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Bottleneck Threatens Digital Cable in Germany

7/18/1999 8:00 PM Eastern

Frankfurt, Germany -- German media regulators late last
month delayed a decision on regulating the entry of digital program channels onto cable
systems -- a move that could cause a logjam in the market as players ramp up such
networks.

Instead, officials moved to only "moderate" the
entry of digital channels, said Wolfgang Thaenert, director of LPR Hessen, the
media-regulatory body for the German state of Hesse.

Regulators will allow German cable operators -- an industry
dominated by Deutsche Telekom A.G. -- to decide to which channels they want to allot
digital carriage. Cable operators will submit their lists of selected channels to
authorities, who will evaluate and rule on them at a meeting scheduled for Sept. 7.

While authorities are still scheduled to evaluate digital
carriage, industry observers are worried about what they considered yet another regulatory
delay weighing on the German cable market.

"The worst possible thing happened: ongoing
discussions for the next couple of months," one pay TV programming source said.

Thaenert said regulators put off any decisions on digital
cable due to wider changes that could loosen regulatory control on the cable industry.
"We will probably lose our power to decide on the cable channels, and it doesn't make
sense to jam the digital capacities so shortly before that," he added.

The delay of a regulatory framework could prove problematic
for programmers that intend to launch digital-channel bouquets this fall.

It is likely that DT, which controls about one-third of
Germany's 17.5 million cable homes and owns the country's broadband backbone, "will
assign the digital-video [channels] on a temporary basis to those channels that intend to
launch this fall," a media-industry source said.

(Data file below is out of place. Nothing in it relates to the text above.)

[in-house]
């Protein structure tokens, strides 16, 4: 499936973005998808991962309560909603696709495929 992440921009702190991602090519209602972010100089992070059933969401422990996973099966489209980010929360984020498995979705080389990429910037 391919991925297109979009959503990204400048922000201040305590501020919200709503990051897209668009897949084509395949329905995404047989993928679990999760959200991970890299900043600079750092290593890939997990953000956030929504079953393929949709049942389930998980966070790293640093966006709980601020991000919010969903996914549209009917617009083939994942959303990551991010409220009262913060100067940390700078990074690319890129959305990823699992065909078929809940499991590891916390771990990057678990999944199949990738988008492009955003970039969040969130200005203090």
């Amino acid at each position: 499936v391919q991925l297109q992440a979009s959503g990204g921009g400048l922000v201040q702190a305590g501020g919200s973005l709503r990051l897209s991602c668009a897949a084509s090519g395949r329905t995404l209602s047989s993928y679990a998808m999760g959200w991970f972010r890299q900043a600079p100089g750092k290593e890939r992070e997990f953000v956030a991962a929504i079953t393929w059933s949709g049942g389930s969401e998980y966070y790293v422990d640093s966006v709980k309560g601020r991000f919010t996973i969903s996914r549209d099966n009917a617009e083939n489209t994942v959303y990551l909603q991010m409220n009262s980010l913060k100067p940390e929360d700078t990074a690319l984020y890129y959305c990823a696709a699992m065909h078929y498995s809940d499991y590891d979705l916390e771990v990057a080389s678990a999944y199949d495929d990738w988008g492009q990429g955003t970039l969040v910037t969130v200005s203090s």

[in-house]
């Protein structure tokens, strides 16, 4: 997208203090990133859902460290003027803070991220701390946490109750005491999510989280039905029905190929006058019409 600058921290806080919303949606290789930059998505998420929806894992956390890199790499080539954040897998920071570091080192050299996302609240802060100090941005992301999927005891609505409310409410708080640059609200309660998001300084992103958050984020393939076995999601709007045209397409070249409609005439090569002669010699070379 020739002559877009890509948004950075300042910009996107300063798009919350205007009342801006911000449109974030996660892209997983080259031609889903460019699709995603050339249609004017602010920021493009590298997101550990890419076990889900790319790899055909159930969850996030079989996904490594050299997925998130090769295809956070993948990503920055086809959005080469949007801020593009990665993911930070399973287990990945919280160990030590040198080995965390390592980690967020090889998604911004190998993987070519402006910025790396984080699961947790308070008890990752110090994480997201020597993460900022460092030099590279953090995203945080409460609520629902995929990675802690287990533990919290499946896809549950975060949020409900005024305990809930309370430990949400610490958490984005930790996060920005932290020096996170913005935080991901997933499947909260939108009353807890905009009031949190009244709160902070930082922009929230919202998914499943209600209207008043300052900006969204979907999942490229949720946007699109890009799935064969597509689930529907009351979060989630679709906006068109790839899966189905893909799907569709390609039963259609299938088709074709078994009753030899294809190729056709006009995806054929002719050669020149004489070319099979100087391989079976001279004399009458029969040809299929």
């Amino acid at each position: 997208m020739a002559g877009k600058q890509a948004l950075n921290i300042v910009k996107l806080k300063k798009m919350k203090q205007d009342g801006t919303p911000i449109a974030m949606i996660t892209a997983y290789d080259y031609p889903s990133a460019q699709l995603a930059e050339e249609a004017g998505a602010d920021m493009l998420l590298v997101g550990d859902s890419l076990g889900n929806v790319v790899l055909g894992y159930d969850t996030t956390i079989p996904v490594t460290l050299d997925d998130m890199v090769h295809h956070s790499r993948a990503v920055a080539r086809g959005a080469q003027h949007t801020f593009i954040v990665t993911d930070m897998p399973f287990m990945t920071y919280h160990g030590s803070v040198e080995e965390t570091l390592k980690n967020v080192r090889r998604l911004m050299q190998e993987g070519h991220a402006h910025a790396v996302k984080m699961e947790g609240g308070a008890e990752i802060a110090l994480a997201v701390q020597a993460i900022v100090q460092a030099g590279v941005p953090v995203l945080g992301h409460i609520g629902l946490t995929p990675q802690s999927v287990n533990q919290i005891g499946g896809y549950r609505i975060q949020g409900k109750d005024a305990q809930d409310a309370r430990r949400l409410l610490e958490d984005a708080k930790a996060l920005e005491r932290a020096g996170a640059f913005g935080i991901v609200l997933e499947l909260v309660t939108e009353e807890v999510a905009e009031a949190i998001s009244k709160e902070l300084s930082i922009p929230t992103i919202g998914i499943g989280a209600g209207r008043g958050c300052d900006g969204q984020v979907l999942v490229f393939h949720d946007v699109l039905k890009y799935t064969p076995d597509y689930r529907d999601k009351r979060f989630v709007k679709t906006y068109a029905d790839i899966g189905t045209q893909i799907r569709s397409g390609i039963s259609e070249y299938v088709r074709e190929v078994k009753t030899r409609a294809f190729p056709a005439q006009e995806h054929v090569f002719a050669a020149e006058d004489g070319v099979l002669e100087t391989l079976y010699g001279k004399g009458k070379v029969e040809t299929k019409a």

The logjam in digital cable here is almost as severe as it
has been in analog, where a lack of capacity has stymied new channel launches for years.

Only one week before the regulators' meeting, CLT-Ufa, the
corporate parent of the powerful RTL network, said it intended to launch a package of
digital channels by autumn, and it applied for as many as three digital-cable-channel
slots.

DT had been expected to open 15 digital frequencies, each
capable of transmitting nine video channels. But so far, it's only opened 12.

The Kirch Group-owned pay TV channel Premiere and platform
DF1, which will merge operations this year, occupy five of those frequencies.

Another is reserved for other established digital channels,
such as ones owned by Multithematiques GmbH -- the German unit of the European programming
platform owned by Liberty Media International Inc. and Canal Plus S.A. -- as well as by
Universal Studios Networks.

DT itself is using one frequency for a bouquet of ethnic
programming, and it plans to use another to introduce new services such as Bloomberg
Television and French service fashion.tv.

German legislation requires DT to reserve its last digital
frequency for so-called new and interactive services, suggesting that there is no capacity
left for the digital channels planned by programmers such as MTV Europe and News Corp.
majority-owned women's channel tm3.

Question marks also hovered over digital-programming
projects at Bertelsmann A.G., the parent of CLT-Ufa. Bertelsmann had applied for
digital-channel licenses for its Broadband Group to provide high-speed Internet service.

MTV Germany managing director Christiane Salm zu Salm said
in a recent interview that the programmer has "not decided yet" how it will
proceed with its digital projects in light of the tentative regulatory situation.

New compression technologies could provide some relief,
however. Upstart digital-channel packager @TV has already reduced by one-half its
application for 10 digital channels to provide interactive services and another 10 to
provide pay-per-view services.

"But we hope to get the additional [channels] once
higher compression is available," said Bernd Fronhoff, an @TV company manager.

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